Microsoft’s Next Bomb: the Zune

Brown Microsoft ZuneCan anyone think of a dumber name for a product?

I mean, really, come on: the “Zune”. What the heck is a Zune?

Although they haven’t said it in so many words, Microsoft’s latest foray into consumer electronics is designed to be an iPod-killer.

In fact, the first Zune that will hit the streets, probably in mid-November, will be the definitive iPod poseur. If the iPod is downtown chic, the Zune is suburban me-too.

To look at it, the Zune is the iPod’s ugly cousin. It’s all boxy and made entirely of plastic. It’s sorta shaped like an iPod. It kinds acts like an iPod. But, buyer beware, it’s not an iPod.

Like, get this: the Zune has a scrollwheel that doesn’t scroll. What’s up with that? The iPod’s clickable scrollwheel is an iconic interface element that defines its ease of use. It’s what makes an iPod an iPod.

(So considering Apple’s proclivity for vicious protection of their intellectual properties, that’s probably why Microsoft ripped it off in no more than appearance.)


Anyone who’s ever used an iPod will pick up the Zune, run their thumb around that dominant circular control element and be instantly baffled. It doesn’t scroll?

No, brother. That’s just an up-down button that’s, um, shaped like a circle. You know, so it looks like an iPod?

Oh, but hey, the Zune has an FM radio receiver. That’s kinda cool – if you live in media real-time. I’ll stick to podcasts and catch my content when it pleases me, thank-you.

One thing the Zune does have over the iPod is wireless connectivity. Expect this to feature in lots of marketing hype.

It’s kind of cool, I guess, that you’ll be able to temporarily “share” your music with other Zuners (if anyone else actually buys one of these things) by wirelessly transferring songs to their player. They’ll get a 3-day lease on the track before it self-destructs.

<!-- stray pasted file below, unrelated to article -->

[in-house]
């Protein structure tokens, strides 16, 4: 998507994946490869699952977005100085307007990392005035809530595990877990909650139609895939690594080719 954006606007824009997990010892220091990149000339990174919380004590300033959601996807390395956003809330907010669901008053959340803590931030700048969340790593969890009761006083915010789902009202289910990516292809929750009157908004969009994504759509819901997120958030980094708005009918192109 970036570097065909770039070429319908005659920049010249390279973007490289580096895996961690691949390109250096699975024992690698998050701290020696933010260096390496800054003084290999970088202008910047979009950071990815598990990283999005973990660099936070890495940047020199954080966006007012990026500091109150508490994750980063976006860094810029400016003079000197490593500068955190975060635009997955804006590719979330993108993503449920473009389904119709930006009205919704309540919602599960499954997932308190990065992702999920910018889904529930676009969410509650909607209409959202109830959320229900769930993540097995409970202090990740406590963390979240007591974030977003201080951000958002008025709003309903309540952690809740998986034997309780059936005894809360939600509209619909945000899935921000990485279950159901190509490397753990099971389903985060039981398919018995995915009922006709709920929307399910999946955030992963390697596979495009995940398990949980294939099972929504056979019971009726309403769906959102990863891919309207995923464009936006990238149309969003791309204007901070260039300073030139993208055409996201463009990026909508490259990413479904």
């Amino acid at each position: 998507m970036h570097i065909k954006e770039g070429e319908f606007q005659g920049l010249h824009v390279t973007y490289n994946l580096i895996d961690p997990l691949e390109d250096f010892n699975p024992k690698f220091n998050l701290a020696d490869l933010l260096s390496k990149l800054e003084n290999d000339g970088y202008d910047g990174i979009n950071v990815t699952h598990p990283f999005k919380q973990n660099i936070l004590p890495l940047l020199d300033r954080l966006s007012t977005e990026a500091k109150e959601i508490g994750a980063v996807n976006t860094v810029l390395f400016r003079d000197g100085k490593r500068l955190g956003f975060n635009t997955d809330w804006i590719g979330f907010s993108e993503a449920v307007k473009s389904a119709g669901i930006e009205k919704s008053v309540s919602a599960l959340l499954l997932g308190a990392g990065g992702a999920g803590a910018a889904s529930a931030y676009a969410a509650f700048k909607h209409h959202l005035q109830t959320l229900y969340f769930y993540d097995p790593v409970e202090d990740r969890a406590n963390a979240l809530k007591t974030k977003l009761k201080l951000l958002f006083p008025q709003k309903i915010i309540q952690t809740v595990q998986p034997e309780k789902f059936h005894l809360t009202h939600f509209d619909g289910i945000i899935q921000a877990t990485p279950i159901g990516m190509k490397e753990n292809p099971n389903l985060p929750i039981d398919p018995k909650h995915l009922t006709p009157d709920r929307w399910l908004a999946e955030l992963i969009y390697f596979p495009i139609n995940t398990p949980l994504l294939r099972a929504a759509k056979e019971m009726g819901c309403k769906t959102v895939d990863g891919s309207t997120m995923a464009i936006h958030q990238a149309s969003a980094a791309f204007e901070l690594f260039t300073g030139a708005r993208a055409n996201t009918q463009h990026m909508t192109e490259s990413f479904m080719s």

The major drawback to the wireless feature: battery life. A similarly sized and powered device, Sony’s PSP handheld video game console, gets about 45 minutes of playing time when its wireless capabilities are enabled. Expect about the same from a Zune.

In comparison, the iPod gets about 20 hours of playback time.

But the Zune won’t just fail on just its technical and aesthetics merits, or lack thereof.
It’s more about the Zune’s attitude. It’s not cool. It’s not hip. I mean, the iPod comes in funky disco colours and the Zune comes in, um, tweed brown.

The iPod is all about giving the people what they want, which is the freedom to easily take their music with them wherever they go.

The Zune isn’t about making life better and easier for people. It’s about tricking consumers into not buying an iPod. The Zune promises more stuff you don’t really need or want. It’s an iPod bulked up with features just to pad advertising copy.

Another reason that the Zune will fail, though, is in its software.

From the start to finish, the iPod and iTunes system is flawless and intuitive. With just a few clicks and in just a few seconds you can purchase music and then put it in your pocket to take with you wherever.

Microsoft’s trying to rip this off, too, with a new Zune store (yep, like the iTunes store), but the company’s track record has demonstrated that their software is neither flawless nor intuitive.

Let’s take bets now: how long before the first Zune virus takes advantage of some glaring security hole that Microsoft overlooked? How long will it take the first Zune worm to transmit itself across North America via some flaw in the device’s wireless capabilities? MInutes? Hours? Okay, I’ll put 10 bucks on a day, just to be fair.

To gain some instant market-share, you might think the Zune would be competitively priced. There’s no official word on this yet, but expect a 30-GB model to hit the streeets at $300 US. Considering Apple just dropped the price of their new-and-improved 30-GB iPod to $250 and their 80-GB model is only $100 more than that, the Zune will have to go pretty low to persuade consumers away from the industry standard player.

But let’s get back to that name: the Zune. Who thought that one up? What does it mean?

Could you look your friends in the eye and state in a steady voice that you just bought a “Zune” without blushing? I doubt it. What you’d in fact say would go something like this: “I just picked up one of those Microsoft things that’s kind of like an iPod, but not as good. Wanna check it out?”

Um, no thanks, dude. I’ll stick with a clickwheel that actually works.


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First published in the Yukon News on Friday, September 15, 2006.

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